The ring of CERN's Large Hadron Collider — 27 km in circumference — is now complete, and ready for low-temperature commissioning. Credit: CERN

The Large Hadron Collider is almost ready. With the sealing of the last interconnect in the cryogenic system on 7 November 2007, the ring is now complete. Cooling of the eight sectors of the ring is beginning, five by the end of 2007 with the remaining three to join the process early next year. A learning curve (and a steep one at that) has already been defined by the cooling, powering and then warming up of one sector earlier this year. Some statistics for the cryogenic system alone give an idea of the scale and complexity of this project: to cool 27-kilometres-worth of accelerator to 1.9 K involves 10,000 tonnes of liquid nitrogen and 130 tonnes of liquid helium coursing through 40,000 leak-tight welds.

Commissioning the machine from here on is an intricate process. The first injection of proton beams into the collider is scheduled for May 2008; circulating beams for June or July. “There is no big red button”, says CERN Director General Robert Aymar — although he may wish there were. The recent history of the LHC might seem to be one of delays and disasters, with the 'turn on' date creeping, sometimes leaping, ever further into the future. In 2001, a major review pushed the price on the project higher; since then, the only contingency in the budget has been time.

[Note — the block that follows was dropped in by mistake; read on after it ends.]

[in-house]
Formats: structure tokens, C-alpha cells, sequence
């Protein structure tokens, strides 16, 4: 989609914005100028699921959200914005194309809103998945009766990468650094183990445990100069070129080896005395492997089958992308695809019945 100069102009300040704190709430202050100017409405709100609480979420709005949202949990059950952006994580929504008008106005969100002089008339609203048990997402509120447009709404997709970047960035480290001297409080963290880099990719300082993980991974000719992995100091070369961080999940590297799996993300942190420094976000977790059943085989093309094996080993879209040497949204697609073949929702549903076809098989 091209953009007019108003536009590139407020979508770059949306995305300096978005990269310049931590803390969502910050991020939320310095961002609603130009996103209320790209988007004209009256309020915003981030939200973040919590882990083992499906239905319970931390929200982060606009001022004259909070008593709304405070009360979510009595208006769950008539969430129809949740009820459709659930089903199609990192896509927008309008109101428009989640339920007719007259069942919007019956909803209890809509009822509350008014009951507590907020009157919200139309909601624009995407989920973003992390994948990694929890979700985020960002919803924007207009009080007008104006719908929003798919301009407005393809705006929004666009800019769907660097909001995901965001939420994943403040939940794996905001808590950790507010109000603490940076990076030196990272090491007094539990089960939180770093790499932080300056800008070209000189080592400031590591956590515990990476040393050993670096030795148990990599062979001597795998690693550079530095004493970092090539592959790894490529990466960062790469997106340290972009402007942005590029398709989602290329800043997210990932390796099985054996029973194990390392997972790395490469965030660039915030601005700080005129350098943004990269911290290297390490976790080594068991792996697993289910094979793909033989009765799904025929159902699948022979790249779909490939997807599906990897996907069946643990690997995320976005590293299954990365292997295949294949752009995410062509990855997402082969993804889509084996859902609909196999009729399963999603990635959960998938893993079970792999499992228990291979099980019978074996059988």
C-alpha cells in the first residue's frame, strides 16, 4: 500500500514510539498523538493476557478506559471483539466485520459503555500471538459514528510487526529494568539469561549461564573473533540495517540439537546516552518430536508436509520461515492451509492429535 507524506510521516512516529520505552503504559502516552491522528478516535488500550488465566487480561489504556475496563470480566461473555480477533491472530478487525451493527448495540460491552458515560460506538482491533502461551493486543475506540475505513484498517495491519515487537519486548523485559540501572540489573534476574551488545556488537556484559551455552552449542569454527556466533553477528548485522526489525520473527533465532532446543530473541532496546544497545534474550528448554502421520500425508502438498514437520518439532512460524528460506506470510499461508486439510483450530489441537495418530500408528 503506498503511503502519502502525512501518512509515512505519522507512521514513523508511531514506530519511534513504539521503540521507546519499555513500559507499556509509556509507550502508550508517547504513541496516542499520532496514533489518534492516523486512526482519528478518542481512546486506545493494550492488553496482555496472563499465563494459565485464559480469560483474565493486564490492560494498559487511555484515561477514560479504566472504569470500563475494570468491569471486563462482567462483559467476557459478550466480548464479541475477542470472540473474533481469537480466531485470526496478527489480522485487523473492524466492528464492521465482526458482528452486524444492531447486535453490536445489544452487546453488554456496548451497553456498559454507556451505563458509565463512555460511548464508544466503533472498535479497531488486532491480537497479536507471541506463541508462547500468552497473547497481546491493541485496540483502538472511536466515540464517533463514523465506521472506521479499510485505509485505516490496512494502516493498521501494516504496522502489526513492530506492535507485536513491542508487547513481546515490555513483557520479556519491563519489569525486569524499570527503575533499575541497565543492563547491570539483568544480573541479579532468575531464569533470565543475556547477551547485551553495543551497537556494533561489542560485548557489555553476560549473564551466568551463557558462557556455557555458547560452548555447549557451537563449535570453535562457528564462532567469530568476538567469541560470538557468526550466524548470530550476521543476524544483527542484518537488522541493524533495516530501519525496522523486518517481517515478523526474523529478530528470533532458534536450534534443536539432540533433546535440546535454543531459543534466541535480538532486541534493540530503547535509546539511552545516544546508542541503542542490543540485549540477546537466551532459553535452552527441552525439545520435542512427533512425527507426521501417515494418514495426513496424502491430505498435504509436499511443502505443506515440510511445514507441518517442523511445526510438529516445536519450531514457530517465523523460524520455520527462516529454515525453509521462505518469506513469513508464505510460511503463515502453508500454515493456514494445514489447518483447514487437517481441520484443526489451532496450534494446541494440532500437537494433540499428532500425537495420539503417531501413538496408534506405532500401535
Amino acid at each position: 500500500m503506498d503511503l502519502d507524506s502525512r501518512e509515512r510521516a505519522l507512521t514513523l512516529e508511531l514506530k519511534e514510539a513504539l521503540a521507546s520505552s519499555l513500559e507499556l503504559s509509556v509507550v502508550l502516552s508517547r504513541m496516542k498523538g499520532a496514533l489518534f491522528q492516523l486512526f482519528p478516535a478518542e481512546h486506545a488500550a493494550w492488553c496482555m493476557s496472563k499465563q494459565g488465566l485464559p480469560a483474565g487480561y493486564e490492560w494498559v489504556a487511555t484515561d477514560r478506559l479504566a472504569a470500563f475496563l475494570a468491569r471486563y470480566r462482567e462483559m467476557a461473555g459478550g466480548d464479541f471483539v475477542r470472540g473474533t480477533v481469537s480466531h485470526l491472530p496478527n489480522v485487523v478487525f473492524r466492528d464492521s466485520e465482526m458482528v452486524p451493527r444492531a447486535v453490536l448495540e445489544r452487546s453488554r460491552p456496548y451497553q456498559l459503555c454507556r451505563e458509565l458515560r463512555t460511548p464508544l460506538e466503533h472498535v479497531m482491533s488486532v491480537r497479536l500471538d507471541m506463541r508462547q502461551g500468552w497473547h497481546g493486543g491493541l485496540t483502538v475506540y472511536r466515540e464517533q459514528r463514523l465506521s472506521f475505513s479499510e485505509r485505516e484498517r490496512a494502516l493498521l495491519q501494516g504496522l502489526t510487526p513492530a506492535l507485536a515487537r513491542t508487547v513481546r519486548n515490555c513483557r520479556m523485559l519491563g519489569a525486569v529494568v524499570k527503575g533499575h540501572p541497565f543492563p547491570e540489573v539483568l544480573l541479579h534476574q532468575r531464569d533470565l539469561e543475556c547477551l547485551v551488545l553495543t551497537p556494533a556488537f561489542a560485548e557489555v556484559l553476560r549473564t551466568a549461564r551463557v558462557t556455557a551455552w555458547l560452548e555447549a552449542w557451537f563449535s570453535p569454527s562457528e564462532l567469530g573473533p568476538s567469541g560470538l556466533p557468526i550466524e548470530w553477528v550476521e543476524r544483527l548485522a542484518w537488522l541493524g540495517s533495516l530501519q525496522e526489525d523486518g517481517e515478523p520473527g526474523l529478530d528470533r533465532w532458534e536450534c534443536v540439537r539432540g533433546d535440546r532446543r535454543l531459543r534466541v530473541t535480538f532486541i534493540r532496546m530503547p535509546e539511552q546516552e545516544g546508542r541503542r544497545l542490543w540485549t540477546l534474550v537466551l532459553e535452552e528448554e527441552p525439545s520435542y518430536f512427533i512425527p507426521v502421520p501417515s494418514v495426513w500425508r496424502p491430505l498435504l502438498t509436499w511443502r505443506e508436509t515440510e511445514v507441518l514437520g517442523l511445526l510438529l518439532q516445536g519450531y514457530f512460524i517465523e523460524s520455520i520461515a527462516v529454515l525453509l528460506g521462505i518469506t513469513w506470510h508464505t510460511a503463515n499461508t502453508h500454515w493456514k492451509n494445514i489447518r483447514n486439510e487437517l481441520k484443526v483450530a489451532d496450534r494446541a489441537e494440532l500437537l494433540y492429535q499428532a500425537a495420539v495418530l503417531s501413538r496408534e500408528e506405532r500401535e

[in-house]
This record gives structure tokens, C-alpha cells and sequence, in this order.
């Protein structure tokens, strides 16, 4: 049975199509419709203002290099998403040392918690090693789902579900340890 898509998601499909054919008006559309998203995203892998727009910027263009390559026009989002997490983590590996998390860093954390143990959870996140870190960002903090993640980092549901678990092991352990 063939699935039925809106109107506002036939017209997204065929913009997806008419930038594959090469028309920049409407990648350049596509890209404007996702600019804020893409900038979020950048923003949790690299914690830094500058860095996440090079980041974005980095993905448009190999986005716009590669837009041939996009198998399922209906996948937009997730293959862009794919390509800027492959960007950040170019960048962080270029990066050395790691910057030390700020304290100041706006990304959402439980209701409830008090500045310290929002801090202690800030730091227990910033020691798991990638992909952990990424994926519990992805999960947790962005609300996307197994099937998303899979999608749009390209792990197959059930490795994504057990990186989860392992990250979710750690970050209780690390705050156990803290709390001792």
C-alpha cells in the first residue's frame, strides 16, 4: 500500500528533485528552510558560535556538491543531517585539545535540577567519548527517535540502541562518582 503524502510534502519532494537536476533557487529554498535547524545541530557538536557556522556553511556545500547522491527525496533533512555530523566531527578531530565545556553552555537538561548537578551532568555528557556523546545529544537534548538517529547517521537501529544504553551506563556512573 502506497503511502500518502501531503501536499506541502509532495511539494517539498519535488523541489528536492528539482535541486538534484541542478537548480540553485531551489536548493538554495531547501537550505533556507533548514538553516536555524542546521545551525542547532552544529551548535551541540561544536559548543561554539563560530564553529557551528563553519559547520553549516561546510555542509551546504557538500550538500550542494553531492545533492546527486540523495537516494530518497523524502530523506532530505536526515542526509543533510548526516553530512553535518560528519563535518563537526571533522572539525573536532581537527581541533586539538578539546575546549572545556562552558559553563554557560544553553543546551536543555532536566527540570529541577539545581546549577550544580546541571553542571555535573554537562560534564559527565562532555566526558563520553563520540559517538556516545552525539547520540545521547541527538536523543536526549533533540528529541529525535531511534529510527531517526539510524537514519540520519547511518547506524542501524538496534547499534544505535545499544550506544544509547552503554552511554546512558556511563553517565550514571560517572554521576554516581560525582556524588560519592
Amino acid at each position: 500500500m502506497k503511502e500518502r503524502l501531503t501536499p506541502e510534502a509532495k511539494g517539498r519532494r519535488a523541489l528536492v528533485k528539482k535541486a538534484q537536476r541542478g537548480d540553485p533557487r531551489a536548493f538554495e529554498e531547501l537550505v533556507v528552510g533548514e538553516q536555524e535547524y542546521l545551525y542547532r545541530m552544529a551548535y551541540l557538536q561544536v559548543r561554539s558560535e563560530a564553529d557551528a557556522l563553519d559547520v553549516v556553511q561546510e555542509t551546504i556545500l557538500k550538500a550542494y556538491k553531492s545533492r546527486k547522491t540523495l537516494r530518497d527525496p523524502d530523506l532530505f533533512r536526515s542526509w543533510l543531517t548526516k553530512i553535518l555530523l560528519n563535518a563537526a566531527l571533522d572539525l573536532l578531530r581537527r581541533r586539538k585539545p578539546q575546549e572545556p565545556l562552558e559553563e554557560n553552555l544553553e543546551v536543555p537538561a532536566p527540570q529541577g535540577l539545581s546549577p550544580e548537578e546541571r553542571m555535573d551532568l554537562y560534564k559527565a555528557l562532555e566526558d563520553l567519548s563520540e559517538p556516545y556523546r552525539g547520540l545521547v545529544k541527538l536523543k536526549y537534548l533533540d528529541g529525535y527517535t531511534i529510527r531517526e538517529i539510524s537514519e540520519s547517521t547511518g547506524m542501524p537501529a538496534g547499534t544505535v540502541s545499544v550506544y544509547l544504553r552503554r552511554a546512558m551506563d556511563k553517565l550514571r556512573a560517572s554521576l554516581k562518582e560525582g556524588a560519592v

Elsewhere in Europe, questions are being asked about burgeoning costs for the Galileo satellite system, a European counterpart to the American GPS. In the UK, there are warnings of time and cost overruns in several large-scale science projects; a parliamentary report1 bemoans a lack of available skill in project management.

Anyone concerned about the management of large scientific projects should look to CERN for a shining example. The LHC project has been characterized from the outset by a huge level of commitment — from the physicists who made its case, to its champions in political circles, to those who negotiated the international partnerships that make this a truly global undertaking, to the engineers who are now putting the finishing touches to the vision. The history2 of the LHC is an interesting, not a perfect, one. There have been flaws in the plan, but that the LHC is now on course to turn on in 2008 is a triumph for all involved.

This level of worldwide investment in fundamental research is also to be celebrated. As Leon Cooper urges on page 824 of this issue, it must be recognized as the first step in creating a cycle of scientific progress and returns to the society that made that investment.

And as the year comes full-circle, here's to physics from the LHC in 2008.